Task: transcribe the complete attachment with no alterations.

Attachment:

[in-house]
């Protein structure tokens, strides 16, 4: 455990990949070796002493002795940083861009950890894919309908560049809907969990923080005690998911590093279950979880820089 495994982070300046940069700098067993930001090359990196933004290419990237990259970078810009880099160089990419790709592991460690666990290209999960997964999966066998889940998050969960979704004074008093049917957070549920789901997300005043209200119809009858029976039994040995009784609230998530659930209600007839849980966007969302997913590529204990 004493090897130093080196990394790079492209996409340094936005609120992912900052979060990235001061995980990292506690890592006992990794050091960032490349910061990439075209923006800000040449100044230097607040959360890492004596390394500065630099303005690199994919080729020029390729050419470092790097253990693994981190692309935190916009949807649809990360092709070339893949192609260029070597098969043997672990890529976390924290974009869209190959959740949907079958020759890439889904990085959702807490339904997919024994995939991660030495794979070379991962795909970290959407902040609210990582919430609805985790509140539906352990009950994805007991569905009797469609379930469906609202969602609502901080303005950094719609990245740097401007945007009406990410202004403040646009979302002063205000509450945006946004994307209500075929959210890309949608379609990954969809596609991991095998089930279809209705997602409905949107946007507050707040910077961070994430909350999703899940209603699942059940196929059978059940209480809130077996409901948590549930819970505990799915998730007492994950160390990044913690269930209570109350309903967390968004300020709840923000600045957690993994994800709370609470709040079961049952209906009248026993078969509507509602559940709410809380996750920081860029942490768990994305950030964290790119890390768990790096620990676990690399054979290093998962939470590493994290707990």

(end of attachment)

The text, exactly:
[in-house]
């Protein structure tokens, strides 16, 4: 455990990949070796002493002795940083861009950890894919309908560049809907969990923080005690998911590093279950979880820089 495994982070300046940069700098067993930001090359990196933004290419990237990259970078810009880099160089990419790709592991460690666990290209999960997964999966066998889940998050969960979704004074008093049917957070549920789901997300005043209200119809009858029976039994040995009784609230998530659930209600007839849980966007969302997913590529204990 004493090897130093080196990394790079492209996409340094936005609120992912900052979060990235001061995980990292506690890592006992990794050091960032490349910061990439075209923006800000040449100044230097607040959360890492004596390394500065630099303005690199994919080729020029390729050419470092790097253990693994981190692309935190916009949807649809990360092709070339893949192609260029070597098969043997672990890529976390924290974009869209190959959740949907079958020759890439889904990085959702807490339904997919024994995939991660030495794979070379991962795909970290959407902040609210990582919430609805985790509140539906352990009950994805007991569905009797469609379930469906609202969602609502901080303005950094719609990245740097401007945007009406990410202004403040646009979302002063205000509450945006946004994307209500075929959210890309949608379609990954969809596609991991095998089930279809209705997602409905949107946007507050707040910077961070994430909350999703899940209603699942059940196929059978059940209480809130077996409901948590549930819970505990799915998730007492994950160390990044913690269930209570109350309903967390968004300020709840923000600045957690993994994800709370609470709040079961049952209906009248026993078969509507509602559940709410809380996750920081860029942490768990994305950030964290790119890390768990790096620990676990690399054979290093998962939470590493994290707990």